In the not-so-distant past, the Australian classroom was a very different place.
As The School of the Air – Broken Hill records:
Lessons took days and sometimes weeks to reach their destinations and by the time the completed lessons were dispatched to their teachers, marked and returned to the children, months could have elapsed. As these children rarely had an opportunity to visit their teachers at the Correspondence School, the children inevitably completed their entire schooling without ever meeting their teacher or schoolmates.
And this was the case from the 1940’s right up until the mid ’90s when Australian schools were introduced to something called the internet.
Since then, the developments in technology have completely altered the way we learn and the way we can share that knowledge with each other, especially in remote areas.
But it’s not only regional Australia that’s enjoying the benefits this technology can bring, these advances are game-changing for everyone from preschoolers all the way through to work training. Independent learners and government agencies must keep on top of these changes if we are to be a dynamic and competitive nation going forward.
We know that classrooms are increasingly using technology to learn and have been doing so for some time,but the actual classroom structure really hasn’t changed too much from Victorian times. What we’re yet to see is how new ways of interacting with this technology has the ability to utterly redefine the concept of the classroom.
The virtual classroom
Education World puts it so perfectly when they say: the future school will go electronic with a capital E. As mentioned above, we are already seeing how this is impacting the classroom.
Most students have a device (or several) that they learn from, correspondence is done via email, coding is in the curriculum and computers now are a common sight in the classroom as proudly pinned artwork.
What we have yet to see is a radical departure from the way lessons are taught. As education author Marc Prensky observes, the technology we have now, largely upholds a structure that really hasn’t changed too much in 150 years. The potential of the technology is curtailed by the limitations of managing such a large institute. However, it’s actually not that dire. We are now seeing the first sprouts of how technology will completely open up this sphere and broaden the definition of learning
In the city of Zhuji in China, the municipal council are rolling-out a massive cloud-based school system, that will go into 118 schools and use over 6000 devices. This system will have an enormous impact on both the administration and the culture of education, as Chen Xikun, director of the IT centre at Zhuji's education bureau says:
"By using such a system, we could effectively push forward the development of the city's teaching, resources, research, and evaluation — all of which is done on the cloud. Take teaching on the cloud, for example, students in different courses have full access to all resources available, and it helps the elementary and secondary education of Zhuji develop in a balanced way."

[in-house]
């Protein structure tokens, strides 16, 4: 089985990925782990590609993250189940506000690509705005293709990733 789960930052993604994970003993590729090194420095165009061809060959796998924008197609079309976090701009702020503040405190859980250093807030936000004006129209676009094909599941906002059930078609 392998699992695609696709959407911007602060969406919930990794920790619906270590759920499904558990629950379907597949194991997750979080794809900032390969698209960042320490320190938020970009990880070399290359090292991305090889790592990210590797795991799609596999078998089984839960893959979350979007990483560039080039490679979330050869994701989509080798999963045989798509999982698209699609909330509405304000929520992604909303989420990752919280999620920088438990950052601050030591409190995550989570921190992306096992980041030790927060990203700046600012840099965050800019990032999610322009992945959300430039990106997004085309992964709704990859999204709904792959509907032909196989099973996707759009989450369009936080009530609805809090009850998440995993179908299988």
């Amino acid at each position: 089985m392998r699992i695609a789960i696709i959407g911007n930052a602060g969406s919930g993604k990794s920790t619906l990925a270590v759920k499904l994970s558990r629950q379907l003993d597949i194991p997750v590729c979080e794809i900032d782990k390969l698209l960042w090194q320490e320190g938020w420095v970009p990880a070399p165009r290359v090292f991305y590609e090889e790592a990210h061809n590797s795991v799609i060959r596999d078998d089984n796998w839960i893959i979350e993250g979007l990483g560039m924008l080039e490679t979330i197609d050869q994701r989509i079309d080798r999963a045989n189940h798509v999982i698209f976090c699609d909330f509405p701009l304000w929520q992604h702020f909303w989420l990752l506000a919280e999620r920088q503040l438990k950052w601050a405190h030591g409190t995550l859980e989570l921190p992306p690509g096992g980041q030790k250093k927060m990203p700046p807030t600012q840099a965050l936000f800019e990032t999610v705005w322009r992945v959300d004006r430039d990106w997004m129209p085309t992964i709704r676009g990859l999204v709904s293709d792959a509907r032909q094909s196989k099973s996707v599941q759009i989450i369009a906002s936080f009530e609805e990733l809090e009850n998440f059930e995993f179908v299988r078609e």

By letting all students have all the resources (and the technology they need to access it) you are creating a way for students to learn in an equal way. There still might be better teachers and better resources in some schools compared to others, but if the basics are this thorough and this easy to access, then the quality of learning will increase.
As educators see the potential of technology, there is a realisation that lessons aren’t necessarily confined to the physical classroom, or the lesson plan to the teachers themselves. Smartboards, aren’t an overly new concept, but we are just starting to see how teachers can really use them to great value.
A great example of this is author talks. There are schools who can elect to participate in smartboard talks with publishers now. The author will go to a central location and can give a talk where they will be projected to six schools.
The schools can be all over the place and students can ask questions to other students.
The teacher can also put up parts of the book, or the curriculum outcomes, while the talk is being given.
What this interaction achieves is that students who are too far from these kinds of resources normally, or don’t have the resources to invite guests, can have access to them in a way they couldn’t before.
Another fantastic outcome is that children are introduced to ways of life that are vastly different than their own. Often in these segments, the author is ignored in favour of a huge discussion between the students.
Dr Amit Pal Kaur did her PhD on the impact of whiteboards on schools and found, that even though they are in their infancy the result is generally positive:
"When used correctly, this technology can lead to an enhanced interactive classroom environment. There is clear evidence that when used in this way by both teachers and students, students are more likely to adopt a deeper approach to their learning. As a result, the quality of the students' learning outcomes improves.”
Educators and policy makers
However Dr Pal Kaur stresses that smartboards are only as good as the people that are using them. It’s no use spending large amounts of money on fantastic technology if its potential is going to waste because the people involved won’t embrace change.
Education agencies in the future are going to need to have a whole different skill set. Technology will inform how educators approach curriculum and learning, not the other way around. In order to be truly competitive in the sphere, we need to be thinking a little more broadly about how technology can be and should be impacting learning.